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Kentucky Divorces - Increasing or Decreasing?

A recent article on divorce in the New York Times analyzed raw data on the number of divorces occurring nationally, and despite common perceptions about huge divorce rates, concluded that the numbers have declined over the past several years.

Reasons for this are many, but for me, the real reason seems to be buried in this paragraph:

"Some of the decline in divorce clearly stems from the fact that fewer people are getting married - and some of the biggest declines in marriage have come among groups at risk of divorce. But it also seems to be the case that marriages have gotten more stable, as people are marrying later."

This corresponds well to my anecdotal observations over the past several years of practice. Basically, people are choosing to structure their lives in such a way where they aren't marrying early partners, and seem to be waiting until later years to marry. While there are still issues of child custody and parenting time to sort, there aren't any property division issues to be resolved, and this tends to simplify matters.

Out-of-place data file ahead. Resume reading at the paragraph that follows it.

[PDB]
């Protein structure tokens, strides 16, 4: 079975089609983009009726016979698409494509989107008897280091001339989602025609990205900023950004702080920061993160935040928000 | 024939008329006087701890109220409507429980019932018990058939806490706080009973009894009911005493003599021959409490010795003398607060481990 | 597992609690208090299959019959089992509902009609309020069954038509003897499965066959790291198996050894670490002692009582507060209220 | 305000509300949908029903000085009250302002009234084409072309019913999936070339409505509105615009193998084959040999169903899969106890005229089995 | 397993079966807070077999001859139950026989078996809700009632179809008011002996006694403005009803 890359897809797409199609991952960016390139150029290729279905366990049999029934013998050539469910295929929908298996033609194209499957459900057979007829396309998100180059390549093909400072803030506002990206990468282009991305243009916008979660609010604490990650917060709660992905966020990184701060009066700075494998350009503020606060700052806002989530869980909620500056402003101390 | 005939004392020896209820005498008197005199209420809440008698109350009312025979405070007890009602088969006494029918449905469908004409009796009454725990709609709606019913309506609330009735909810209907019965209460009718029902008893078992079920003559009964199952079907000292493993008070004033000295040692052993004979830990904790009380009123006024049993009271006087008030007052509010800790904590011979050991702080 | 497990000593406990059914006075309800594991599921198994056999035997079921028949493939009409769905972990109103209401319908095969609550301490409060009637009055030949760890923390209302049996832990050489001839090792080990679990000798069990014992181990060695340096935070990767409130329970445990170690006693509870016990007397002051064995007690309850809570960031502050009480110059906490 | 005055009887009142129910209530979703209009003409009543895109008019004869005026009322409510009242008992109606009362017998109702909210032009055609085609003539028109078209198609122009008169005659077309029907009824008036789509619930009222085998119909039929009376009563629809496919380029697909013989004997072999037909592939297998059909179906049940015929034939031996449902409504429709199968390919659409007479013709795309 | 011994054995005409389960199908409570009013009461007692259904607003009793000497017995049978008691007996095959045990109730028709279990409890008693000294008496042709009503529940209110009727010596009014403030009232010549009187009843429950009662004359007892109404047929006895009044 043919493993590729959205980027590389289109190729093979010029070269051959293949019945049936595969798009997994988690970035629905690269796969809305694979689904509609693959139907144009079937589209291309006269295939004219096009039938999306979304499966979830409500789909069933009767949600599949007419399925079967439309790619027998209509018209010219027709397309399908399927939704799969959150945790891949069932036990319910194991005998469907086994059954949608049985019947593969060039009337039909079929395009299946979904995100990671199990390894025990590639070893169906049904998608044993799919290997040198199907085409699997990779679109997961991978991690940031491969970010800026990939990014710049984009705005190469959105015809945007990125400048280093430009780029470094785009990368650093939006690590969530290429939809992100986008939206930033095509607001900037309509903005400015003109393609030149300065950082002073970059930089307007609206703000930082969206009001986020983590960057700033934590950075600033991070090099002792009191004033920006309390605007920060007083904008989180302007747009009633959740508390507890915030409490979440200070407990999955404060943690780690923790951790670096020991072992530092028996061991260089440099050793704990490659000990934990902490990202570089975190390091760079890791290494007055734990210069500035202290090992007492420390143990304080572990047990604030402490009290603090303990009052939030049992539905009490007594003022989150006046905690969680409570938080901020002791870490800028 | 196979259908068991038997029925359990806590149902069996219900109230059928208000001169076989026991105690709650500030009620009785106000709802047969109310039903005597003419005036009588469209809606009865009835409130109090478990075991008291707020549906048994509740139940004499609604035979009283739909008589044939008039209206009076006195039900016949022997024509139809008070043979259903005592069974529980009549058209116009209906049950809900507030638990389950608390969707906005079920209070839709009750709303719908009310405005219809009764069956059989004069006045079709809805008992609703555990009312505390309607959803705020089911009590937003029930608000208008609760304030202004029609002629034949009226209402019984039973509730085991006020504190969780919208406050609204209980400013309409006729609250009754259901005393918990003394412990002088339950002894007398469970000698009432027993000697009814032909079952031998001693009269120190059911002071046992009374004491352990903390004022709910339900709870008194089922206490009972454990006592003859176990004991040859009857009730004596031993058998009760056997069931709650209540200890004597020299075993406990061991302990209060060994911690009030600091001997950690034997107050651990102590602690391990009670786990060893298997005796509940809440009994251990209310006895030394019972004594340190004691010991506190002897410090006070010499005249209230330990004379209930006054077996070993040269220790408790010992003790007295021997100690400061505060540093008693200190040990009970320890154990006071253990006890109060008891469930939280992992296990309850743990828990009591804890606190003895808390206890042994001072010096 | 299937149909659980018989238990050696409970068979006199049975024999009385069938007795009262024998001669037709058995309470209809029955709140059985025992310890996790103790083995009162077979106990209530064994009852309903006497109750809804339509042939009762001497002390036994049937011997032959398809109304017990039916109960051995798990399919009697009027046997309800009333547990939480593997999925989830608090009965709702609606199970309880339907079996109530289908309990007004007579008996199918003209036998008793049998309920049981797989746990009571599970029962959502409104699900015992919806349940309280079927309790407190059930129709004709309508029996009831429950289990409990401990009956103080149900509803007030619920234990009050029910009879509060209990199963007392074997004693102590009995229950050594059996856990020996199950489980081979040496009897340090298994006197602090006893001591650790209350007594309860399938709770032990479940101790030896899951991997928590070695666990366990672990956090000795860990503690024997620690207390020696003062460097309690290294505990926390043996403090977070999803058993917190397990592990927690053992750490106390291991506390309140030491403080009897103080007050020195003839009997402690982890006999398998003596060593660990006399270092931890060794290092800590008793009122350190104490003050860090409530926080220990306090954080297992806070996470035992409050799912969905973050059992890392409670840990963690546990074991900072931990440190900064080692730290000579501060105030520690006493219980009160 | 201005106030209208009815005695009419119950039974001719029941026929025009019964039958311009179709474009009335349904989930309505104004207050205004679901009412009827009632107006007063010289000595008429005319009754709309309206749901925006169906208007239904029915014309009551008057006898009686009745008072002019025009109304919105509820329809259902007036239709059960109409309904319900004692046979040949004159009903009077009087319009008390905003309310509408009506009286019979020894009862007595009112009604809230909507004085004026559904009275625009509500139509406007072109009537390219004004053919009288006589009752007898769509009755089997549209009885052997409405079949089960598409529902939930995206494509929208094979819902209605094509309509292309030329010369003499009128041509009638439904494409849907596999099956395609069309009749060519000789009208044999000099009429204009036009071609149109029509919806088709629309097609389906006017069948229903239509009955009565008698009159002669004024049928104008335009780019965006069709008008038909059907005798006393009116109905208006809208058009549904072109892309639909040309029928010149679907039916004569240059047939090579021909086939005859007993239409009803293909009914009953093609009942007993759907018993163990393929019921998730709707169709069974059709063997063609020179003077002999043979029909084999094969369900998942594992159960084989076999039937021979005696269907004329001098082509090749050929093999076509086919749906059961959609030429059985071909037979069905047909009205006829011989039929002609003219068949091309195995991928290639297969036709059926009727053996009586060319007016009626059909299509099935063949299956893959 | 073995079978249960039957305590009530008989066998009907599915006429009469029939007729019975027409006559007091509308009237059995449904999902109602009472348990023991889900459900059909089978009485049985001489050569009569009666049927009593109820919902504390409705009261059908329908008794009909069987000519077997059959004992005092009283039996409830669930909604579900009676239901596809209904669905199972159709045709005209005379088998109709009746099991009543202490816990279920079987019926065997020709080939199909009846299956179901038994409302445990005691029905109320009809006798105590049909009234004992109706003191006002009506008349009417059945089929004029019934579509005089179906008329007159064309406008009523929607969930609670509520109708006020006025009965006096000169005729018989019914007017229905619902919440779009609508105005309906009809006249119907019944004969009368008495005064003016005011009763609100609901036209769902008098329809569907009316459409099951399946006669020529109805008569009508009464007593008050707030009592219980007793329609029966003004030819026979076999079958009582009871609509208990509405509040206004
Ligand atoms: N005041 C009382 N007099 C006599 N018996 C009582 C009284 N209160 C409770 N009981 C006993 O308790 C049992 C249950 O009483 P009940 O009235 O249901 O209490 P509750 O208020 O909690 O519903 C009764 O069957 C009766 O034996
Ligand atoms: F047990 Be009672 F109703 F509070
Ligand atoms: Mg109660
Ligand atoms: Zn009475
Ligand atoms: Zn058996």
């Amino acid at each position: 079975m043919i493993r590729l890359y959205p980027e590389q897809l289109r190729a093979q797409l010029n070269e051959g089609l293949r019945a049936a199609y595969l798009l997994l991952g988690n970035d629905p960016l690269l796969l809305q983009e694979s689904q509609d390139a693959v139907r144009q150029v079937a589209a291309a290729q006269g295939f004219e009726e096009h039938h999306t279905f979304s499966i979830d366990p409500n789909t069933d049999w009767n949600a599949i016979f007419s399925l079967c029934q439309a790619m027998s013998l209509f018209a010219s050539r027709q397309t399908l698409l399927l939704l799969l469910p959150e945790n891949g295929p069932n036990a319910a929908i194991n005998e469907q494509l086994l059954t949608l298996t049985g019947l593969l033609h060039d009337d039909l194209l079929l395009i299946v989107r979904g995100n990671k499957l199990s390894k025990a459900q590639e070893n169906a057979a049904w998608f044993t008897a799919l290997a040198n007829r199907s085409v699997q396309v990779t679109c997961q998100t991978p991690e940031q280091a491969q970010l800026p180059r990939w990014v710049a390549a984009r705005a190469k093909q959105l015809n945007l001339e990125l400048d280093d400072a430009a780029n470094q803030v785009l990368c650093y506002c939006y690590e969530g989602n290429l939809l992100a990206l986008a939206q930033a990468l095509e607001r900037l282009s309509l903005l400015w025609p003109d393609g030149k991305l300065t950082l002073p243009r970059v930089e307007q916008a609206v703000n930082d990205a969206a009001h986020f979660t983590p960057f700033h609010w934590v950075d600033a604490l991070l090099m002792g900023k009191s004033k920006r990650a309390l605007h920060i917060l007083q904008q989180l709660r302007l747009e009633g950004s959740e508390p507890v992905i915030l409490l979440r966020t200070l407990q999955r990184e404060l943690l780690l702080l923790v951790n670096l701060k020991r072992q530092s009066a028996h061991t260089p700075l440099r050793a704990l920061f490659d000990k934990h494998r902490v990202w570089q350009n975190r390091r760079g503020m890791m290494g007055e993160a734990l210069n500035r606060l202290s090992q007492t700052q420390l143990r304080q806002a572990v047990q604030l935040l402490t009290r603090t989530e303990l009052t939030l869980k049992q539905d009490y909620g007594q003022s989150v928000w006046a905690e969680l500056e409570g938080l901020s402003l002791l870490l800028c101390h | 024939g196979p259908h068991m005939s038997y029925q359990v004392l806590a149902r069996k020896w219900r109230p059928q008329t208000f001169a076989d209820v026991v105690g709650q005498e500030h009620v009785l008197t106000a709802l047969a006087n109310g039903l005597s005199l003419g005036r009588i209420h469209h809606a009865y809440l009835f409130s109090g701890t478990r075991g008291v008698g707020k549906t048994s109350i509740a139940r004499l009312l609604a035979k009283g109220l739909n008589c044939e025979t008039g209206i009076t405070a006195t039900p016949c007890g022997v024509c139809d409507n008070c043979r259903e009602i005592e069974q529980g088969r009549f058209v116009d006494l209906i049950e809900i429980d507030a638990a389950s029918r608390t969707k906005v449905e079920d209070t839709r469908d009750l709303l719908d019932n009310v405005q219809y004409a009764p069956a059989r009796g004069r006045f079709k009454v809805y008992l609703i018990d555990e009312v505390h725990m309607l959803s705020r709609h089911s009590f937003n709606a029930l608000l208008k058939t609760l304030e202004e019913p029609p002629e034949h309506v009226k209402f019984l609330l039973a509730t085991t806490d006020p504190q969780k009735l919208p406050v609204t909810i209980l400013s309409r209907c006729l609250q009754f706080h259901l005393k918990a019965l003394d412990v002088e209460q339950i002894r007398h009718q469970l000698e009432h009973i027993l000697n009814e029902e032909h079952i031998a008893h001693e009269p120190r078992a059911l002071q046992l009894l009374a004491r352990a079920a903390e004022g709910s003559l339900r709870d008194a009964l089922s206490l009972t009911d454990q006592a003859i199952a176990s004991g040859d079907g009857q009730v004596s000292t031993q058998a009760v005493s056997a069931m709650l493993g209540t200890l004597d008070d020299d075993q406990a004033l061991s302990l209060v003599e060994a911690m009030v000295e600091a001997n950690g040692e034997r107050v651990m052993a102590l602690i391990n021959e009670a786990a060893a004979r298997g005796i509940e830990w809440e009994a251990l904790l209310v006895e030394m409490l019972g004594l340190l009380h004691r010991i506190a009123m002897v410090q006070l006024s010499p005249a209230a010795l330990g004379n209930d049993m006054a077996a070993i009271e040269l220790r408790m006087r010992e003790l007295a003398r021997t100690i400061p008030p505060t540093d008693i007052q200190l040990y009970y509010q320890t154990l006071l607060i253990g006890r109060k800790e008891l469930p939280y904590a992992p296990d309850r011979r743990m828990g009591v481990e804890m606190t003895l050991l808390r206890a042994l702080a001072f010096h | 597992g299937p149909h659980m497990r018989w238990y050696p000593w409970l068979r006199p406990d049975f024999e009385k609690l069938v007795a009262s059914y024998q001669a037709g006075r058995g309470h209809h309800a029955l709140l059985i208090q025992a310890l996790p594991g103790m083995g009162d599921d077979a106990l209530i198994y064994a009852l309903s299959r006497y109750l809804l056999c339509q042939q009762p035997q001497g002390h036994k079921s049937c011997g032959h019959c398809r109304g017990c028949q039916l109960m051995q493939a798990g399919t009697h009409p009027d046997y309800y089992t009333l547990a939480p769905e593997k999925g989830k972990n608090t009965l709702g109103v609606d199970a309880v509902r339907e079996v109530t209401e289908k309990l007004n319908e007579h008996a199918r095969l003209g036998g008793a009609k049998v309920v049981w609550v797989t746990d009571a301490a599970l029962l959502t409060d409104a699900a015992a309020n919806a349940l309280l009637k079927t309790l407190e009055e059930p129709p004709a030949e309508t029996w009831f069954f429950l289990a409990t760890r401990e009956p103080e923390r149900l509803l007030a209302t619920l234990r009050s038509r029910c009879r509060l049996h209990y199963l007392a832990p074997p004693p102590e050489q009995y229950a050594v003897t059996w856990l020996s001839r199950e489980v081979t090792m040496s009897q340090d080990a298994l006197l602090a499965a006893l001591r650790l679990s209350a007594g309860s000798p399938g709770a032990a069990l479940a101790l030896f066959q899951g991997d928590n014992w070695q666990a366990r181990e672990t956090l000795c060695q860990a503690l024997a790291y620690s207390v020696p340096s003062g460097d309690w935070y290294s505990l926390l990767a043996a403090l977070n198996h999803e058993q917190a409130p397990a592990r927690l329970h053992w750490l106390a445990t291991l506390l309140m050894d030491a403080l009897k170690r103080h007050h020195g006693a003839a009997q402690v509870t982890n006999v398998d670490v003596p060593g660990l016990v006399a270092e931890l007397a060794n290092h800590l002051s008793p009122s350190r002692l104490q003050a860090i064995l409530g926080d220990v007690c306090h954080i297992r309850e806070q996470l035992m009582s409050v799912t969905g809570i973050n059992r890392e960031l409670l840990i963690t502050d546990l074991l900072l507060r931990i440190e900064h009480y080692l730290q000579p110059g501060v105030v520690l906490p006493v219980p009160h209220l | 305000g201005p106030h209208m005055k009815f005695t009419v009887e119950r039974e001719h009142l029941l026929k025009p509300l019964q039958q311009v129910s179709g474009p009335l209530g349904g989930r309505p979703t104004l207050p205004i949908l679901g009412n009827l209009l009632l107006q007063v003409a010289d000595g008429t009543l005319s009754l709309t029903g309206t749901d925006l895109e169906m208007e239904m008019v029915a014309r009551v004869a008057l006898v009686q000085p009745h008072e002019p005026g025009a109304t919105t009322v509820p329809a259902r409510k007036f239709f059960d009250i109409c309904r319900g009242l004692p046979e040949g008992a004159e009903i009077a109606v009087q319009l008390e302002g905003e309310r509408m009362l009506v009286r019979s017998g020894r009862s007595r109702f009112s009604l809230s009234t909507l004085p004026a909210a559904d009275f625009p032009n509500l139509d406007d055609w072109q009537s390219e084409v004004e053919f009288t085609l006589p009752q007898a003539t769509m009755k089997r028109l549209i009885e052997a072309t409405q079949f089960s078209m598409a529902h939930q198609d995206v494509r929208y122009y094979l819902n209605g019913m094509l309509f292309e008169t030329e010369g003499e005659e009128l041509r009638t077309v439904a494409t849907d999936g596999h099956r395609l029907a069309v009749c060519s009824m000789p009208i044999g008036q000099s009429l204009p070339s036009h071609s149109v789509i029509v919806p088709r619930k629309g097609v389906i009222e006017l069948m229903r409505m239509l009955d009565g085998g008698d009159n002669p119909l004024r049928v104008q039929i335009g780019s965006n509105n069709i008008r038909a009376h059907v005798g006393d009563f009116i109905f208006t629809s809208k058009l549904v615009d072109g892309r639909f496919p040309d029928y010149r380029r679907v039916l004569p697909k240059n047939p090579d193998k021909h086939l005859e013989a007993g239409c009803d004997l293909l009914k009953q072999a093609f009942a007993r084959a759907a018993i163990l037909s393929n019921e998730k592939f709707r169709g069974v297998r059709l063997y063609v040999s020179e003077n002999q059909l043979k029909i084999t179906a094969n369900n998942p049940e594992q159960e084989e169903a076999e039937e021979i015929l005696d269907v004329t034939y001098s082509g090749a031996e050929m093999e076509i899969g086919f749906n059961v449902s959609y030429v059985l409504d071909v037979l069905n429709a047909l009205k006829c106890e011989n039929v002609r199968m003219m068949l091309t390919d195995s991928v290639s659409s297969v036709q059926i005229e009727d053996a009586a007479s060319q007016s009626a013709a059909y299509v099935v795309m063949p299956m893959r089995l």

Even though the issues tend to be stripped down in a breakup of a cohabiting (as opposed to married) couple, the issues of child custody and support are manifestly the same, and involve the same set of competing emotions. It is incumbent on the litigant to carefully consider his or her actions in the very same way one would do in a divorce, and to seek competent and qualified legal assistance when going forward.